Automated Olfactory Bulb Segmentation on High Resolutional T2-Weighted MRI

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    The neuroimage analysis community has neglected the automated segmentation of the olfactory bulb (OB) despite its crucial role in olfactory function. The lack of an automatic processing method for the OB can be explained by its challenging properties. Nonetheless, recent advances in MRI acquisition techniques and resolution have allowed raters to generate more reliable manual annotations. Furthermore, the high accuracy of deep learning methods for solving semantic segmentation problems provides us with an option to reliably assess even small structures. In this work, we introduce a novel, fast, and fully automated deep learning pipeline to accurately segment OB tissue on sub-millimeter T2-weighted (T2w) whole-brain MR images. To this end, we designed a three-stage pipeline: (1) Localization of a region containing both OBs using FastSurferCNN, (2) Segmentation of OB tissue within the localized region through four independent AttFastSurferCNN - a novel deep learning architecture with a self-attention mechanism to improve modeling of contextual information, and (3) Ensemble of the predicted label maps. The OB pipeline exhibits high performance in terms of boundary delineation, OB localization, and volume estimation across a wide range of ages in 203 participants of the Rhineland Study. Moreover, it also generalizes to scans of an independent dataset never encountered during training, the Human Connectome Project (HCP), with different acquisition parameters and demographics, evaluated in 30 cases at the native 0.7mm HCP resolution, and the default 0.8mm pipeline resolution. We extensively validated our pipeline not only with respect to segmentation accuracy but also to known OB volume effects, where it can sensitively replicate age effects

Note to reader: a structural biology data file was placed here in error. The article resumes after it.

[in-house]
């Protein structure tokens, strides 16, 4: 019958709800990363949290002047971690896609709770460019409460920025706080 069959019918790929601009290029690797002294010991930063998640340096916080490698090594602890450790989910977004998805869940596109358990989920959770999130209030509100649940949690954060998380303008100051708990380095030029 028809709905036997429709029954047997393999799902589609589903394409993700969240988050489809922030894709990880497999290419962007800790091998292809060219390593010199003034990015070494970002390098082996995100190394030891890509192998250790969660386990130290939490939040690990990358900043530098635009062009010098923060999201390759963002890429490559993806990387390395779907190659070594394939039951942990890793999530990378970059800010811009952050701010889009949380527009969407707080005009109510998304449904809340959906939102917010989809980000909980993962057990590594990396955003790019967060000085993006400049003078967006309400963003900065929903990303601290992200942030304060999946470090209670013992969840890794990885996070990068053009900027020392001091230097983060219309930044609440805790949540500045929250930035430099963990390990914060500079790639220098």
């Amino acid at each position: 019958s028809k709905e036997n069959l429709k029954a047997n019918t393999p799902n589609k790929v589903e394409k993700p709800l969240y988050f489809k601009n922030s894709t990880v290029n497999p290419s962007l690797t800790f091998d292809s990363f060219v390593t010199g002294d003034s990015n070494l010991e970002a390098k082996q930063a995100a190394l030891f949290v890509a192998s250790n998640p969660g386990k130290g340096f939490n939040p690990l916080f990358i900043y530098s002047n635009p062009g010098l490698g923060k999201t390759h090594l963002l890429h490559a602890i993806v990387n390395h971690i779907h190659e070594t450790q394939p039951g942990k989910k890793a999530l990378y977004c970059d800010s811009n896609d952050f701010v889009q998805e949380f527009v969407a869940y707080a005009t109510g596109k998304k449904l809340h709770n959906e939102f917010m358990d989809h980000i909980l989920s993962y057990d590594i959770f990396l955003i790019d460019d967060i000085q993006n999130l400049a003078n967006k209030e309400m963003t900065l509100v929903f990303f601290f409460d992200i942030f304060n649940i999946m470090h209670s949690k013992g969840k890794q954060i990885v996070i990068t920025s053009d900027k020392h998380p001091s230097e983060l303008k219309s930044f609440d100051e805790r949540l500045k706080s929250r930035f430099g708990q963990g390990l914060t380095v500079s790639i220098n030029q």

Do Mirror Glasses Have the Same Effect on Brain Activity as a Mirror Box? Evidence from a Functional Magnetic Resonance Imaging Study with Healthy Subjects

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    Milde C, Rance M, Kirsch P, et al. Do Mirror Glasses Have the Same Effect on Brain Activity as a Mirror Box? Evidence from a Functional Magnetic Resonance Imaging Study with Healthy Subjects. PLOS ONE. 2015;10(5): e0127694

    An augmented reality home-training system based on the mirror training and imagery approach

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    Trojan J, Diers M, Fuchs X, et al. An augmented reality home-training system based on the mirror training and imagery approach. Behavior Research Methods. 2013;46(3):634-640